Pamela and a Field Trip

Many Paleoartists add spikes along the top of the neck, back and tail on the Pachycephalosaurus.  I decided to use paint to create the look of spikes in these areas.  A few pieces of cardboard were helpful in creating a template for spikes for Pamela.  I used the Hammered Gold for the triangular spikes sprayed through the various templates.  I mixed Kona Brown Gloss with the Hammered Gold to add detail to the triangular shapes using a fine tipped artist brush.  I made some practice sketches prior to painting on Pamela.  It didn’t give me the exact look I was hoping.  However, it did give me some ideas for other ways to create the affect I had in mind.  Experimentation often leads to inspiration.

Last Saturday the Natural History Museum of LA arranged a VIP Field Trip for the Fellows Member level and above to the Wildlife Learning Center.  It was a surprise to discover this Wildlife Refuge in Sylmar and right next to a residential area!  We were able to meet and interact with over 50 species of animals from Asia, North, Central and South America, Europe, Africa and Australia.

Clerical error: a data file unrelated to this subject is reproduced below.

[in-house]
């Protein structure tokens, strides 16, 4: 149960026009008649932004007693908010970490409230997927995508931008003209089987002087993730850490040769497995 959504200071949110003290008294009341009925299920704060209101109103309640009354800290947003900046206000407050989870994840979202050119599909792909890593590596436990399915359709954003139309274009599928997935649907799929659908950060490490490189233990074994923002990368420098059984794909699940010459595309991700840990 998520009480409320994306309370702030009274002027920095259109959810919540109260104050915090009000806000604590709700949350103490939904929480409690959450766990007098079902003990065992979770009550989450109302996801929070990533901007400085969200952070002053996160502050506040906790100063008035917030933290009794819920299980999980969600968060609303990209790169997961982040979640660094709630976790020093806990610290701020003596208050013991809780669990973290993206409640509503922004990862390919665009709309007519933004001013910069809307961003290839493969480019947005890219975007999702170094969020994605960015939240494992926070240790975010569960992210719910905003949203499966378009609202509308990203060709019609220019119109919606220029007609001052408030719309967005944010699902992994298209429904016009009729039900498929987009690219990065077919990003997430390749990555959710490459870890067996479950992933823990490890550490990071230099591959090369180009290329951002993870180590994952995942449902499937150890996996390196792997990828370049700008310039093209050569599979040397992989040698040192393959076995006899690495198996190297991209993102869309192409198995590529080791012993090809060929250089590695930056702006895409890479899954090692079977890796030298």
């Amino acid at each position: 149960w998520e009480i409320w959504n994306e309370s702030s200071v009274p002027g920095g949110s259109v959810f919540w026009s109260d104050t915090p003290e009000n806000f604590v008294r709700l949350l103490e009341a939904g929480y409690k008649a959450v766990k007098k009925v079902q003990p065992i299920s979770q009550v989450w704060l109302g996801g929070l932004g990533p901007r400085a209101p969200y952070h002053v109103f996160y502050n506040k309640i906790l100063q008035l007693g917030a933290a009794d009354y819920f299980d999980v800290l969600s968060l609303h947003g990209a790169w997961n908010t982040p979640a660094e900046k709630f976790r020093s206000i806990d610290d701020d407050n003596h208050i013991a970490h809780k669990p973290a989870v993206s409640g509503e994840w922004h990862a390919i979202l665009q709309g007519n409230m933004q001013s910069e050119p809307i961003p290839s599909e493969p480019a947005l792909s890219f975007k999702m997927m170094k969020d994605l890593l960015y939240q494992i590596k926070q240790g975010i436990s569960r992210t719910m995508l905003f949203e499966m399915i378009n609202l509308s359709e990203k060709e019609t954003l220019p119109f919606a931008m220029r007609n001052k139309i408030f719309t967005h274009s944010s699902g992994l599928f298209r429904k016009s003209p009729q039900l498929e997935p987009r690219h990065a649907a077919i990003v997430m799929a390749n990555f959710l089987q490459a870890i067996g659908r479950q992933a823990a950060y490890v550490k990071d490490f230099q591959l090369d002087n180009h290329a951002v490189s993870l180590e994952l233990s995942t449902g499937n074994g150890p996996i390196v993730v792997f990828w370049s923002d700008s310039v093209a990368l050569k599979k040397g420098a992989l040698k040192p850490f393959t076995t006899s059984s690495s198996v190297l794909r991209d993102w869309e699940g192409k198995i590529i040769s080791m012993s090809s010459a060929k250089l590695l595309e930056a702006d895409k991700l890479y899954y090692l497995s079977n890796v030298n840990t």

No Lions, Tigers or Bears – however you will find birds (eagles, hawks, owls, parrots), frogs, reptiles (snakes, lizards even alligators), foxes, Servals (wild cats that look like cheetahs), squirrel monkeys, porcupines, sloths and a giraffe!  Many of these animals were illegal pets.  Others were permanently injured and would not survive if returned to the wild.  The later have lifelong homes at the Center.  Learn more on their website and how you can help these wonderful animals by donating to the Wildlife Learning Center. 

Did you know the NHMLA has live animals?  Check them out in the Nature Lab during your next visit.

A Prehensile (adapted for grasping) Tailed Skink.

“Encouraging the Appreciation of Art and Education through the Inspiration of Dinosaurs”

Paul & Prehistoric Pals

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